Patagonian Rosewood, Curupau Hardwood Technical Species Information
Detailed scientific and mechanical properties for Patagonian Rosewood, Curupau Hardwood Lumber
- Description: Curupau or Patagonian Rosewood is found in the forests of Bolivia and Paraguay. Also known as Curupay, Curupau or Patagonian Rosewood is a very appealing wood that is highly compatible with any home design or color scheme. This versatility comes from the fact that Curupau's pale pink and yellow tones are sharply distinguished from its dark brown heartwood, creating a pleasing contrast that is complimented by the wood's crossed grain and creates a beautiful combination of rich browns and yellows. Curupau also has astonishing durability with a Janka hardness rating of 3,840, making it particularly resilient against wear and tear and impacts. Curupau will darken upon prolonged exposure to light.
- More Info: We specialize in both unfinished hardwood floors and prefinished flooring. Available width are 3", 4" and 5". Please see our product catalog for more information.
- Other Names: Anadenanthera colubrina, Curupay, Patagonian Rosewood, Curupau, Kurupay, Angico Preto
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Patagonian Rosewood Lumber Scientific Properties and Technical Specifications
- Janka Hardness: 3,840 pounds
- Strength (MOR): 23,780 psi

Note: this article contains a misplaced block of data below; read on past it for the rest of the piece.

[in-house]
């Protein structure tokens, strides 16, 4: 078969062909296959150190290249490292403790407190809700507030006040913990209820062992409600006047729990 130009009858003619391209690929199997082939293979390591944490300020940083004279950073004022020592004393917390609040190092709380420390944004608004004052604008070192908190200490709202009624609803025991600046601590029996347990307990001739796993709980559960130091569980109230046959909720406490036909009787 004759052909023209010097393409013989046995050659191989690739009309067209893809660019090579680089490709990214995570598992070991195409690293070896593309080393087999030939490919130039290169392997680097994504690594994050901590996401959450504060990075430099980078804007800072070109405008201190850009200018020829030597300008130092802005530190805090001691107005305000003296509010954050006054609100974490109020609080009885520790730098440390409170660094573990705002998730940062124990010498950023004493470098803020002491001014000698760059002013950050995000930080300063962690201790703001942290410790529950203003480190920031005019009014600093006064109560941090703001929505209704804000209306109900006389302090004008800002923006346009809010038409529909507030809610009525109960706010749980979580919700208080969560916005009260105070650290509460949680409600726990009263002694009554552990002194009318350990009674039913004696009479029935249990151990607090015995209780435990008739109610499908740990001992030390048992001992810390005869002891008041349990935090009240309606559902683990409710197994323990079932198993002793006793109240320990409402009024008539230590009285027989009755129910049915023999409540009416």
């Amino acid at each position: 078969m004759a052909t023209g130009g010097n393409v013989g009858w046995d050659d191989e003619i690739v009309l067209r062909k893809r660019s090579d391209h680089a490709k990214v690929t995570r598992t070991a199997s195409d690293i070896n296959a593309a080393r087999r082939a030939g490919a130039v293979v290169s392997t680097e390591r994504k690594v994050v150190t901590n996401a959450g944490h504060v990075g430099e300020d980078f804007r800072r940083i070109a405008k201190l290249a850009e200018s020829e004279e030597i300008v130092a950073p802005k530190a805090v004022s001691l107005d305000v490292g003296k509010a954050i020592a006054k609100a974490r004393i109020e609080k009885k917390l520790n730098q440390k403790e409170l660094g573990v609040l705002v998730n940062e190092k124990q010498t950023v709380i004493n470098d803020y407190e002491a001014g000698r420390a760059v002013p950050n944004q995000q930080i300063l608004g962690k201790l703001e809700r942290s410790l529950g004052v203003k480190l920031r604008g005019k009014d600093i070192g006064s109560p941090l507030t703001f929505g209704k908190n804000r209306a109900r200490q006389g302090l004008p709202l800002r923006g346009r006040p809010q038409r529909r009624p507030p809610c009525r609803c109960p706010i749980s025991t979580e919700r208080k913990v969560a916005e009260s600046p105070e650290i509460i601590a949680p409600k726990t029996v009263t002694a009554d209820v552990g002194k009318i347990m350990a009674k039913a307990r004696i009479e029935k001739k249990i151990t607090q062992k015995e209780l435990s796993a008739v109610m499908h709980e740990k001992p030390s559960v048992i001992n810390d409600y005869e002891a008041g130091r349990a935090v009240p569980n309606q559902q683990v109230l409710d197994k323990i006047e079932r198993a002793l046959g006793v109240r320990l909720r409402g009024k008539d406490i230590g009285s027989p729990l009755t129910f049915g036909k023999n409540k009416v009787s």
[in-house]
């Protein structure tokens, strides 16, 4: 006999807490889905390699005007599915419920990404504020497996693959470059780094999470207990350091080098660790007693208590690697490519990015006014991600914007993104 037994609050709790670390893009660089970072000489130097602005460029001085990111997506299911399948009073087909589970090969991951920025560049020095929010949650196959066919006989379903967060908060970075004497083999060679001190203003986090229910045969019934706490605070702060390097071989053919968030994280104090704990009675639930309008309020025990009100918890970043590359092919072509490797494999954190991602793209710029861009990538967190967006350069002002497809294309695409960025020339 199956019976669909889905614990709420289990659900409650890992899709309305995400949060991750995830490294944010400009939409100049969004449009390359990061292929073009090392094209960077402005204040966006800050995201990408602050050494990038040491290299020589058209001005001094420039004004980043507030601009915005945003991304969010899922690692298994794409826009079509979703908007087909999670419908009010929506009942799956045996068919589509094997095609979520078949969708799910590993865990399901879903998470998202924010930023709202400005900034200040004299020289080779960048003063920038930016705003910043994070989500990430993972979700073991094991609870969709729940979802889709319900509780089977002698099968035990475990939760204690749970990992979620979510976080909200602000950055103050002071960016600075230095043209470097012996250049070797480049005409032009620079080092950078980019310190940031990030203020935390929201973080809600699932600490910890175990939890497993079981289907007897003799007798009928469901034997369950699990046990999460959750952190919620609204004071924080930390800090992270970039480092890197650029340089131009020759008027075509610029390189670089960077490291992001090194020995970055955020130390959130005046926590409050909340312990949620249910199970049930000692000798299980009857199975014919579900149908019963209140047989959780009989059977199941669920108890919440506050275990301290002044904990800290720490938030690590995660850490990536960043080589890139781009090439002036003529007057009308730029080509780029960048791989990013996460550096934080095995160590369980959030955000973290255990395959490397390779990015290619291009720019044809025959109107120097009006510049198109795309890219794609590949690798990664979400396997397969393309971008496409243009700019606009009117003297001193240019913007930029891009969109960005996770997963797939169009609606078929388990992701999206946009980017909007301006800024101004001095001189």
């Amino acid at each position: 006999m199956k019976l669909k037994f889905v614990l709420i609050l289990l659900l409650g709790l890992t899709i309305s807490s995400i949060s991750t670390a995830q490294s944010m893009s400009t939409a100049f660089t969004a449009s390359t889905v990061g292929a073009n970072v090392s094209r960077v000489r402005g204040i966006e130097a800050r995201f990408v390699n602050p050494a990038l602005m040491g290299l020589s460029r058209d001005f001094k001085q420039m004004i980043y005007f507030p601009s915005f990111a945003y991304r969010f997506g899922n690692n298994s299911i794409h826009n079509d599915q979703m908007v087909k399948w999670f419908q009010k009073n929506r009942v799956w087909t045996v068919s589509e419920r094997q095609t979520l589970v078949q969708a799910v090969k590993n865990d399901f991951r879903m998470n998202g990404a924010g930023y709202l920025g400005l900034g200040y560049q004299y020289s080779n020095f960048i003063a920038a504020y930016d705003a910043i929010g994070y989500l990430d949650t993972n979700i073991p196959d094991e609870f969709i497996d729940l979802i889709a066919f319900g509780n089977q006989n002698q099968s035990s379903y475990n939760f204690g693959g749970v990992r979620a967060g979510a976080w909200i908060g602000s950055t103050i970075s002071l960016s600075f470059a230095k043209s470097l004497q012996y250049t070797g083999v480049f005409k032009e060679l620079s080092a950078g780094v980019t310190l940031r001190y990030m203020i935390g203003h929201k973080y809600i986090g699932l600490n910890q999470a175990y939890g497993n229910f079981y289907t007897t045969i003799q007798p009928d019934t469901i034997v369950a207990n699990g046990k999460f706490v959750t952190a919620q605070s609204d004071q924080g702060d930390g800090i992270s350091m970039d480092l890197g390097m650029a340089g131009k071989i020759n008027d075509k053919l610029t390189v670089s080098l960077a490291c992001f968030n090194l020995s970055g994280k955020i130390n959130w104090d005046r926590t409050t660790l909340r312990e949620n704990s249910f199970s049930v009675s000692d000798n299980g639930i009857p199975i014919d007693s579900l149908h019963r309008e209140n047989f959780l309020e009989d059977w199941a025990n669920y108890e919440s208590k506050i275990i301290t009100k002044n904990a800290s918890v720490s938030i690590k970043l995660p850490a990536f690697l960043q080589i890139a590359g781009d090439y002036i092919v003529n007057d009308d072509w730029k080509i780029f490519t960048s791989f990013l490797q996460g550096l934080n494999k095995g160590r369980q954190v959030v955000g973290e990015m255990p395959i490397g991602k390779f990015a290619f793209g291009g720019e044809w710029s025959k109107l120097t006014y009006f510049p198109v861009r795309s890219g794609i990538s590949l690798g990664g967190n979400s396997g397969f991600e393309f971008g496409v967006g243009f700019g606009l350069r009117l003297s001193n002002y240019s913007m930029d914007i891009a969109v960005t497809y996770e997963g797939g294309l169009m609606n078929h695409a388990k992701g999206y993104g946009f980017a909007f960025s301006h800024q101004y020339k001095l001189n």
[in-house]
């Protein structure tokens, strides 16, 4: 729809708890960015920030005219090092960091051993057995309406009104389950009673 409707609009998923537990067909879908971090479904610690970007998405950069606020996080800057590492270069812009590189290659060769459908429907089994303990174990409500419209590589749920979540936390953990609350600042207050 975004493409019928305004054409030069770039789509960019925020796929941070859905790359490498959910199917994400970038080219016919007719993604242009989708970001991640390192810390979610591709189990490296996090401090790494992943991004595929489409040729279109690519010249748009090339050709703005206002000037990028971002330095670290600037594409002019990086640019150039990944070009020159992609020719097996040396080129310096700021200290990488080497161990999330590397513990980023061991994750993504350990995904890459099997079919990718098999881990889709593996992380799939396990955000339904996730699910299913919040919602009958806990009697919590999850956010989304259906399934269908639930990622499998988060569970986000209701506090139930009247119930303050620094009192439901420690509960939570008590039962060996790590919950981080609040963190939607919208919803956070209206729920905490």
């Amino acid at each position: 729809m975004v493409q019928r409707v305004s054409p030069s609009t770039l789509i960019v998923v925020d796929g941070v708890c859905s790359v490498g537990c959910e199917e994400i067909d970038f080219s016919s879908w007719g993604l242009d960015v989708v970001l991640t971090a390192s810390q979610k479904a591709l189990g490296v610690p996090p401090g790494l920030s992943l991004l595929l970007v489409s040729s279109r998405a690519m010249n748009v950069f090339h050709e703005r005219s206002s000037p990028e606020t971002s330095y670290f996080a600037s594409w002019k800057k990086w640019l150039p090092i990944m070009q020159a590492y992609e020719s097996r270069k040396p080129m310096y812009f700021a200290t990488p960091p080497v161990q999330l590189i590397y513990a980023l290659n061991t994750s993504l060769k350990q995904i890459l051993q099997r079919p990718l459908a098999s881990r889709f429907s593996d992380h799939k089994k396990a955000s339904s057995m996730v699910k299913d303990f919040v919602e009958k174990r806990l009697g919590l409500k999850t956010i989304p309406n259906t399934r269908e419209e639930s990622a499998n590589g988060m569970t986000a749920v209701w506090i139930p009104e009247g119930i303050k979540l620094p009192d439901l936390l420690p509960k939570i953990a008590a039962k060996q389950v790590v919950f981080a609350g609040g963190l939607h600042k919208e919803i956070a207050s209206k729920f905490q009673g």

- Stiffness (MOE): 2,730 1000 psi
- Density (KG/m3): 1,020
- Color: Pale brown heartwood, changing to reddish-brown with black streaks upon exposure. Sapwood is yellowish brown or light pink.
- Photosensitivity: Curupau will darken upon prolonged exposure to light.
- Tangential Shrinkage: 8.4 %
- Radial Shrinkage: 4.8 %
- Family: Leguminosae
- Tree Characteristics: The Curupay tree can reach a height of 80 feet. The diameter of its trunk is typically 2 to 3 feet.
- Geographic Area: Argentina, subtropical and dry forests of Paraguay and Brazil.
- Texture: Fine and uniform
- Grain: Irregular and interlocked
- Durability Rating: Curupau's heartwood is rated as very durable.
- Drying Characteristics: Dries slowly with minimal warping, but checking often occurs during kiln drying.
- Working Characteristics: Can be difficult to work as a result of hardness, severely blunting cutting edges. Planing requires a cutting angle of 10 - 15 degrees in order to avoid tearing the wood's irregular grain.
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